TWO BRANDYWINE FACULTY PUBLISH BOOKS
Two faculty members at Penn State Brandywine recently published books in their respective fields.
Associate Professor of English Arnold Markley analyzed the works of a range of British reformists writing in the 1790s who reshaped the conventions of contemporary fiction during the revolutionary decade to position the novel as a progressive political tool in his newly published book, "Conversion and Reform in the British Novel in the 1790s: A Revolution of Opinions."
Published by Palgrave Macmillan in Dec. 2008, the book dramatically expands the boundaries of the progressive British "Jacobin" novel. Rather than working to launch a bloody revolution, these authors worked to initiate political and social reform in such areas as women's rights, abolition, the Jewish question, the gambling and dueling controversies, immigration to the New World, and the leveling of the class system in Britain by converting the individual reader, one reader at a time.
Authors covered include William Godwin, Mary Wollstonecraft, Charlotte Smith, Mary Robinson and Maria Edgeworth, among many others.
Markley expects that those interested in the book will include graduate students, teachers at the undergraduate and graduate levels, university and public libraries, and scholars in the fields of British fiction and British Romanticism. This book also will appeal to scholars and students who study the effects and influence of the French Revolution in Britain, the development of the English political novel, political radicalism, feminist and abolitionist literature, and Utopian fiction in the late 18th century.
Markley wasn't the only Penn State Brandywine professor delving into the history of politics. While Markley was exploring the work of writers, Stephen Cimbala, distinguished professor of political science, was investigating the implications of deploying missile defense by the United States and Russia during the current and future decade in his book, "Shield of Dreams: Missile Defense and U.S.-Russian Nuclear Strategy."
Under the Bush administration, the United States began the process of deploying a global ballistic missile defense (BMD) and in 2007 announced plans to locate parts of the system in Eastern Europe. This plan, in turn, alarmed Russian president Vladimir Putin and contributed to a deterioration in U.S.-Russian relations and contributed to the Russian incursion into Georgia.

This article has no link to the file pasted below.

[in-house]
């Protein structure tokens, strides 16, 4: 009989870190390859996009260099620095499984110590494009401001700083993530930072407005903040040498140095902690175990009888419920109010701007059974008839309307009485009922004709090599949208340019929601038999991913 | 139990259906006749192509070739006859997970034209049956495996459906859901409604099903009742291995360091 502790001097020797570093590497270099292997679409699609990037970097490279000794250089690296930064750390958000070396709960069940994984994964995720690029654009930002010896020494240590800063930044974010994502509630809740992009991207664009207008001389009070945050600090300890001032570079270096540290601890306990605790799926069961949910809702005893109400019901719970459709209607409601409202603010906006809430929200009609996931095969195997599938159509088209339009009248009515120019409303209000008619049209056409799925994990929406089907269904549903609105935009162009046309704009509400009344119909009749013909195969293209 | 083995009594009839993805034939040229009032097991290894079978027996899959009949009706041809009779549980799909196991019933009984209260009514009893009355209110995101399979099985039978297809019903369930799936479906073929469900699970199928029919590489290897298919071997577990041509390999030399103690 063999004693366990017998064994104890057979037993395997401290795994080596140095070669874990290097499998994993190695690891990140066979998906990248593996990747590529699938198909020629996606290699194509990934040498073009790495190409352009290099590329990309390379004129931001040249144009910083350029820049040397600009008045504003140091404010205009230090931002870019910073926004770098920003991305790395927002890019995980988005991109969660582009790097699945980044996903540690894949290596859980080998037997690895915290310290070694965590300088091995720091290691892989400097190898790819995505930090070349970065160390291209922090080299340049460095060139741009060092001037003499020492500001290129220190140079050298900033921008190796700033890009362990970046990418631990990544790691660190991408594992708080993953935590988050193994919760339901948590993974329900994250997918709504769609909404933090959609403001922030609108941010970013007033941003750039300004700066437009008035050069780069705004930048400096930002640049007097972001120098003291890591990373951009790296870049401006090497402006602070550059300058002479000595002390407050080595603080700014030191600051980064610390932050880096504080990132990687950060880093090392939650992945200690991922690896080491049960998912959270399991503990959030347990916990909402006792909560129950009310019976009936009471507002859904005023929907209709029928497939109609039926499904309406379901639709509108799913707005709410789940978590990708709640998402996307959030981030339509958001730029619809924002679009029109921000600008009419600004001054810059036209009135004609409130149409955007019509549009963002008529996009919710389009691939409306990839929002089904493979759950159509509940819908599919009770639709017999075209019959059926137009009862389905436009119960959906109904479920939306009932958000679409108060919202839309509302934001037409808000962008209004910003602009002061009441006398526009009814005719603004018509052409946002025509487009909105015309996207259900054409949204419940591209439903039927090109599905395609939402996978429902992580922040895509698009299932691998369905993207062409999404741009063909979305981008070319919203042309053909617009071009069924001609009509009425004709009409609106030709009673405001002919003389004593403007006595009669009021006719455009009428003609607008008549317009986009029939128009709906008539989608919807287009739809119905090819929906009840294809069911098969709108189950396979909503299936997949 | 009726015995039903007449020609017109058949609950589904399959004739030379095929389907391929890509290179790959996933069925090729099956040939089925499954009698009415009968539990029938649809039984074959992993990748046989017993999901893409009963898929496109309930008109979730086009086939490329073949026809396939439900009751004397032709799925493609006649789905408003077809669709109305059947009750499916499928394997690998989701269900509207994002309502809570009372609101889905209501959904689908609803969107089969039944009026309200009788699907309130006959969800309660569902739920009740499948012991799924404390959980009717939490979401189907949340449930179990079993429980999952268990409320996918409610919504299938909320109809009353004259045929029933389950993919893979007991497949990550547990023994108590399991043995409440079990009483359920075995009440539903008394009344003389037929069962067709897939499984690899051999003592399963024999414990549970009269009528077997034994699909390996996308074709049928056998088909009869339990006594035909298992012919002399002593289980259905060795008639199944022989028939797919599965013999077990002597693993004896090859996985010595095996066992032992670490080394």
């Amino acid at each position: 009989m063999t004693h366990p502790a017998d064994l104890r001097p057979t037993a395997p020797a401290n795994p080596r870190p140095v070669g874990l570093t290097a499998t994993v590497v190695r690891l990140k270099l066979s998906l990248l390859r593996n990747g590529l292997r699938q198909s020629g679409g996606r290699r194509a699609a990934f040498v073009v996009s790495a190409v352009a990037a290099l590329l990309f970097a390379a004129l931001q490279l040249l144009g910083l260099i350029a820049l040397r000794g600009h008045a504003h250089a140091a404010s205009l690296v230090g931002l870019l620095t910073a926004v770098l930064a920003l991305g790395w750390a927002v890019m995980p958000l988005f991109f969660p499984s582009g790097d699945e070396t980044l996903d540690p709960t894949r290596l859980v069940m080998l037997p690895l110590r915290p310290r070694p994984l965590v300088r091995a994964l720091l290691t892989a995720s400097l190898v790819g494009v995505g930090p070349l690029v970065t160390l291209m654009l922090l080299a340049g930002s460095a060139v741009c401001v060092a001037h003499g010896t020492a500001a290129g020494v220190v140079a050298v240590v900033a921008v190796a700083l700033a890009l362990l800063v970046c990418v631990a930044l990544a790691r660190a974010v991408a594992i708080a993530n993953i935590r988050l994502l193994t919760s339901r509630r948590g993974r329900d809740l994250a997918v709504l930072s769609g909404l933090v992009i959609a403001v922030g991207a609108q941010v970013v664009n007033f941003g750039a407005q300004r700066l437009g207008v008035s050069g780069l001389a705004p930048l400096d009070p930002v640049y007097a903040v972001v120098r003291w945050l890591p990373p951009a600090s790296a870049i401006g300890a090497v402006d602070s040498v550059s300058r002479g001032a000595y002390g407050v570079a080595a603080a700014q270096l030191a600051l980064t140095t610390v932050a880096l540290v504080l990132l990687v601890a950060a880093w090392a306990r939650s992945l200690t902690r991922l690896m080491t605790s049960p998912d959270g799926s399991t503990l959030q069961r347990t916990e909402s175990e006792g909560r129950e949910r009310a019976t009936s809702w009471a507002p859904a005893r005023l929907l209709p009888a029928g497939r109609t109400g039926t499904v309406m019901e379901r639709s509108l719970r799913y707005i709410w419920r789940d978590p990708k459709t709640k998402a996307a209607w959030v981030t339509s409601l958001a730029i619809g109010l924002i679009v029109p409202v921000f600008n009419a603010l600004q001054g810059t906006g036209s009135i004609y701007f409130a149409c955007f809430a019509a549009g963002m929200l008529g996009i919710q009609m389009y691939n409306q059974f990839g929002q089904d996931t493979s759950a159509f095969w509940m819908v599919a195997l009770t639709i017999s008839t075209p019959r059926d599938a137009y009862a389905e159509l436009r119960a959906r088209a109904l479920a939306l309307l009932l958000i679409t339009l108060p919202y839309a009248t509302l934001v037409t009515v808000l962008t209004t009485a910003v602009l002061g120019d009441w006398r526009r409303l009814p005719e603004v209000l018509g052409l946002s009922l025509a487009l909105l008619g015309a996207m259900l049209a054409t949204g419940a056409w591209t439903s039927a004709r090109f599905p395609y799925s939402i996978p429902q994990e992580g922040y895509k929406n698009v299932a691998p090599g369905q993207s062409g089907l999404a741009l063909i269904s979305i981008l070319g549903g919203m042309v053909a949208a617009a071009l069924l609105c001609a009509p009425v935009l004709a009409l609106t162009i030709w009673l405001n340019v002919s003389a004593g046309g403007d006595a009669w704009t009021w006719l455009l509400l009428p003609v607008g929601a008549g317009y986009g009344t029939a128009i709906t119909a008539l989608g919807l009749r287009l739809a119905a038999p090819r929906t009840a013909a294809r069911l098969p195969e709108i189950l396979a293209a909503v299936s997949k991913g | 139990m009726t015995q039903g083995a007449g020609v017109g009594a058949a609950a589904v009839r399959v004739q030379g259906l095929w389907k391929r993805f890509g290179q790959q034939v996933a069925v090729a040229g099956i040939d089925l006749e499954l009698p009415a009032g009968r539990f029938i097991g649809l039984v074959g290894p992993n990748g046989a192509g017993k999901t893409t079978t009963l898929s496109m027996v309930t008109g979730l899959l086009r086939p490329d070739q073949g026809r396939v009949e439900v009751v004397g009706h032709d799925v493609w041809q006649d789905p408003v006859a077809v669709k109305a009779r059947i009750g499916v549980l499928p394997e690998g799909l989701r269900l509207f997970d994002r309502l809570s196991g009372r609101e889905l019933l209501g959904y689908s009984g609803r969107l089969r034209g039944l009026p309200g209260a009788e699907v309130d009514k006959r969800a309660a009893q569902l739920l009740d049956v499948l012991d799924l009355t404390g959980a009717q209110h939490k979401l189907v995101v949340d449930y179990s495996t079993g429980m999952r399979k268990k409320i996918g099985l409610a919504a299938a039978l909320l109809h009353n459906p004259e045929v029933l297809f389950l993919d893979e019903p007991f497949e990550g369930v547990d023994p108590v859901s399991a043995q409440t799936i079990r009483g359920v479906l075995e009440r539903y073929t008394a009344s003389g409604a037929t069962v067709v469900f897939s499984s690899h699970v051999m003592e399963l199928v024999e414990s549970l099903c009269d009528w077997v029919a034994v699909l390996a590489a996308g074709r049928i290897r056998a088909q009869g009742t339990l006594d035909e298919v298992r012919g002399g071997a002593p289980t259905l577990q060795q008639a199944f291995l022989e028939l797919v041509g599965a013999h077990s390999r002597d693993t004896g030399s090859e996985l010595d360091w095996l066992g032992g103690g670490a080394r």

Cimbala discusses how a post-Bush/post-Putin era could open the door either to improved detente or to increased acrimony over such holdover issues as missile defense and NATO enlargement, the fate of the CFE (Conventional Forces in Europe) and INF (Intermediate Nuclear Forces) treaties, and U.S. hegemony in world politics. Russia's improved economy under Putin has raised its political self-confidence and made more resources available for military modernization, compared to the 1990s. Russia's previous willingness to take a back seat to U.S. and allied NATO countries on the world stage has been replaced by an assertiveness that emphasizes Russia's status as a formidable power. Russia's nuclear weapons greatly support their claim to be a world power.
According to the author, Russia considers the U.S.-Russian SORT (Strategic Arms Reductions Treaty) agreement of 2002 an important benchmark for modernizing its long-range nuclear forces. SORT comes into effect on the last day of 2012, and it requires the United States and Russia to decrease their numbers of operationally deployed nuclear weapons on intercontinental launchers to between 2,200 and 1,700 weapons. Cimbala considers how stable the U.S.-Russian nuclear deterrence and arms control relationship might be once these SORT levels are reached. In addition, he evaluates whether the two states could actually reduce their numbers of deployed weapons below SORT levels, even to the level of "minimum deterrence" forces, with hundreds instead of thousands of deployed weapons. If so, movement in the direction of smaller but still highly competent Russian and American nuclear forces could persuade other nuclear powers to reduce their inventories proportionately, making for a safer world.